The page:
Adversary operational methods take advantage of modernized integrated air defenses and long-range precision strike capabilities to secure a series of limited objectives prior to an effective joint force response. They continue to improve and export integrated air defense systems that provide protection under which ground forces can operate more freely from the persistent effects of joint force standoff targeting and strike capabilities. These integrated air defense networks complicate joint operations because hidden, lethal and dispersed air defenses can allow the enemy to establish superiority in one domain (the air) from a different domain (the ground).

Advanced integrated air defenses also protect enemy surface-to-surface missile capabilities, which enable enemy deep strikes without reliance on aircraft. To conduct campaigns, ground forces designed under the assumption of friendly air and maritime supremacy currently require large-signature sustainment facilities and command nodes vulnerable to such missile systems. By extension, adversary missile capabilities also threaten maritime maneuver by placing valuable naval assets at risk. They also can engage large and fixed air bases at increasing ranges, further limiting the ability to project power in the air domain.

Operationally and tactically, adversaries limit joint force battlespace awareness by winning the reconnaissance/counter-reconnaissance fight. Their all-domain reconnaissance and counter-reconnaissance capabilities challenge U.S. forces’ ability to shield friendly dispositions and prevent gaining an accurate understanding of the enemy’s dispositions. By coupling developments in reconnaissance such as inexpensive unmanned aerial vehicles (air and cyber domain) with indirect fires assets (land domain), which are now increasingly free from joint force airstrikes and counterfire, enemies can inflict significant damage to friendly forces even when out of direct contact.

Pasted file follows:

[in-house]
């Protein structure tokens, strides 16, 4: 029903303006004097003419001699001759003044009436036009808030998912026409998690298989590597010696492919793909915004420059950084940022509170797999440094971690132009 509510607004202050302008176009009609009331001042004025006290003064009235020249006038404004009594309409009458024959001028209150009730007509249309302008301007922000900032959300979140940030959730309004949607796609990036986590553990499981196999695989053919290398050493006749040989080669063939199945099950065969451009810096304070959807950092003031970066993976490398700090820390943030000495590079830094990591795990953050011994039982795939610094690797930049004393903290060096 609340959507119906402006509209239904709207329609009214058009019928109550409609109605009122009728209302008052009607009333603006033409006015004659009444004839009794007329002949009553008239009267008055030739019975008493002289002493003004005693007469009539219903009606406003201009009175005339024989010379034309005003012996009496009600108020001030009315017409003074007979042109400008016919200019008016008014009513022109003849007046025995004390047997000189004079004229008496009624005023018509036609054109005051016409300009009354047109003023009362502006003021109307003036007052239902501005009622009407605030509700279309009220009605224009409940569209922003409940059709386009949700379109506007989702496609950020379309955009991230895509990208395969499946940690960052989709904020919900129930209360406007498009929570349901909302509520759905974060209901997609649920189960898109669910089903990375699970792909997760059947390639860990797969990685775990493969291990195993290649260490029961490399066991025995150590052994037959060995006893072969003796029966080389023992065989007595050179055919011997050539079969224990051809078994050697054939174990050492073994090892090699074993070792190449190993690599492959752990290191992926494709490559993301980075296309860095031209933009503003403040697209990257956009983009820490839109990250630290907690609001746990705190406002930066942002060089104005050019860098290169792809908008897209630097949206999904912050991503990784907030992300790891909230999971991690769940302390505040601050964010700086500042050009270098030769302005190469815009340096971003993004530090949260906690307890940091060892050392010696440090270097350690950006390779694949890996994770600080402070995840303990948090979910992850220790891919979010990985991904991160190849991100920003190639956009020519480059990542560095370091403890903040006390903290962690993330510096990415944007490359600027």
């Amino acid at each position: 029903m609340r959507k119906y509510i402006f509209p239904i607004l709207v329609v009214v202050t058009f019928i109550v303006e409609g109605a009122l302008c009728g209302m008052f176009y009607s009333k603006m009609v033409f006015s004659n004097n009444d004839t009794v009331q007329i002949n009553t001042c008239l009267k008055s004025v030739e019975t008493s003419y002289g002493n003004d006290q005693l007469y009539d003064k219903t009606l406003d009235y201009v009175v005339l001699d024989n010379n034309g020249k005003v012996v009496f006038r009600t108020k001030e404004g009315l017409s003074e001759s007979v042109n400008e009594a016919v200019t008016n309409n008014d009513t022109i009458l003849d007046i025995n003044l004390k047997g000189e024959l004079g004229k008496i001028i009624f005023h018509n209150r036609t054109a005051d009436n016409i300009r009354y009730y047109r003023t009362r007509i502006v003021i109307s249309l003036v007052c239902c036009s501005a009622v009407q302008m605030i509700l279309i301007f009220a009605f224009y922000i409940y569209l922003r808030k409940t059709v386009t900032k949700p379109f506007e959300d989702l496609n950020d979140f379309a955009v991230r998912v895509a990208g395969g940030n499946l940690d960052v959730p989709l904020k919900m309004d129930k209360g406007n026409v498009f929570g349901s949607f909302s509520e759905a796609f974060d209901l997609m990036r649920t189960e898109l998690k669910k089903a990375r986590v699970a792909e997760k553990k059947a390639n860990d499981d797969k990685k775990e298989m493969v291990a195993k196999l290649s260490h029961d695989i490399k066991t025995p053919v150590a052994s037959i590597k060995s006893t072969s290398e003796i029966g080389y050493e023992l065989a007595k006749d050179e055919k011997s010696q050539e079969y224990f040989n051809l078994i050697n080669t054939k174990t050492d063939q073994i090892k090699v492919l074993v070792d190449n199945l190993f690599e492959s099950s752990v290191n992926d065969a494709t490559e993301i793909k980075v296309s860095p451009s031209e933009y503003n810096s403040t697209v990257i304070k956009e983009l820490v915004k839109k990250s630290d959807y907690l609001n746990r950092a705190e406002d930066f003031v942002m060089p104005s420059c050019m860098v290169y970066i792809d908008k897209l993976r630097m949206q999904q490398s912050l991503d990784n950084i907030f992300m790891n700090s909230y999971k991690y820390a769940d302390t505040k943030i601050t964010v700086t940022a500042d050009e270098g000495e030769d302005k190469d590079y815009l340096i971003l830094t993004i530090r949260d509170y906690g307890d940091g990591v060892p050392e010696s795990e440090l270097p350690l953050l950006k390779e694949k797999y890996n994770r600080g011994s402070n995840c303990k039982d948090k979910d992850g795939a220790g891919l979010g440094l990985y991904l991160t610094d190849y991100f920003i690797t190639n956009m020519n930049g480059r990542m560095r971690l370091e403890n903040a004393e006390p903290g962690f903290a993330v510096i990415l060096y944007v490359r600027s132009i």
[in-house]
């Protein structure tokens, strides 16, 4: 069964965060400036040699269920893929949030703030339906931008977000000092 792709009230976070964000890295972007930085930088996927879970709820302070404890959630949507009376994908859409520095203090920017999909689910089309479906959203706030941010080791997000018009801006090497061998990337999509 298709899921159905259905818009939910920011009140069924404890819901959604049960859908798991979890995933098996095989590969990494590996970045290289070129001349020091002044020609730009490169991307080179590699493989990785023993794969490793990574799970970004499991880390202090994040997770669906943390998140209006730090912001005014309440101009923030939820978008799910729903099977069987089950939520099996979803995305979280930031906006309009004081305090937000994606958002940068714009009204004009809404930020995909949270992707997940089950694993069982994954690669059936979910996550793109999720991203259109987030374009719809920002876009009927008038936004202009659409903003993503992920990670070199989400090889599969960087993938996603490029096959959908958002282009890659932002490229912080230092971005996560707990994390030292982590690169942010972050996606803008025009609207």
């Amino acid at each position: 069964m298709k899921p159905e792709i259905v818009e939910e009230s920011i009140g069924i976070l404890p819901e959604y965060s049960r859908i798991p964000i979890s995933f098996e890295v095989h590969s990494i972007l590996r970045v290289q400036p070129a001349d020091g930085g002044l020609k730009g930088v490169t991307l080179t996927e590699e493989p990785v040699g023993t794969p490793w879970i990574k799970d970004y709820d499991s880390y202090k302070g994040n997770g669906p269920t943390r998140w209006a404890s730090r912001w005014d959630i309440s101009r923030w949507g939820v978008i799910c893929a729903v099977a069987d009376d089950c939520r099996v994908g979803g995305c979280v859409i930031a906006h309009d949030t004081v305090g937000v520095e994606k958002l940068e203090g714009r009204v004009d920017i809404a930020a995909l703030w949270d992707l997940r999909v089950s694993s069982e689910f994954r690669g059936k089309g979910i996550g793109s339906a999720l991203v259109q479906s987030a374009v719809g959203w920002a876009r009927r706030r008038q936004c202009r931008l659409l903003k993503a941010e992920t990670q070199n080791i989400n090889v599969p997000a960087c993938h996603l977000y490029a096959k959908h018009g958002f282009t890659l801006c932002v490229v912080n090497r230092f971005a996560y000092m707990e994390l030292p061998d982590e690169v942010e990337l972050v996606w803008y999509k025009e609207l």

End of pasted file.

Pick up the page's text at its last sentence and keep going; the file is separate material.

25th Infantry Division paratroopers prepare for a night jump from an Air Force C-17 at Joint Base Elmendorf-Richardson, Alaska.
(Credit: U.S. Air Force/Alejandro Pena)

The individual quality of soldiers, sailors, Marines and airmen, combined with training of joint teams and leaders, remains the decisive advantage over modernized threats. To leverage this advantage, Army operations and organizations require a new concept and corresponding capabilities to fully exploit this advantage in the 21st century. Multi-Domain Battle is, therefore, the Army’s concept for applying our advantage in quality of personnel and training through proven combined arms principles adapted to modern technological, military and strategic conditions.

Joint Combined Arms

Implementing Multi-Domain Battle entails creating and exploiting temporary windows of advantage and restoring capability balance to build flexible, resilient formations in the joint force. AirLand Battle started developing the concept of “extended battlefield.” This concept noted that different commanders had different views of the battlefield in geographical terms. Multi-Domain Battle continues the concept of extended battlefield but now with a focus on the extension across domains and time. The current phasing construct, which is somewhat linear and consecutive, is becoming less and less useful to visualize how conflict is spread across domains and time. There is no longer a singular main battle area but rather, windows of opportunities and vulnerabilities that open and close in each domain.

Multi-Domain Battle endeavors to integrate capabilities in such a way that to counteract one, the enemy must become more vulnerable to another. Creating and exploiting temporary windows of advantage require ready ground combat forces capable of projecting power from land into other domains as well as integrating joint and partner capabilities at the lowest level to extend the principle of combined arms maneuver across all domains.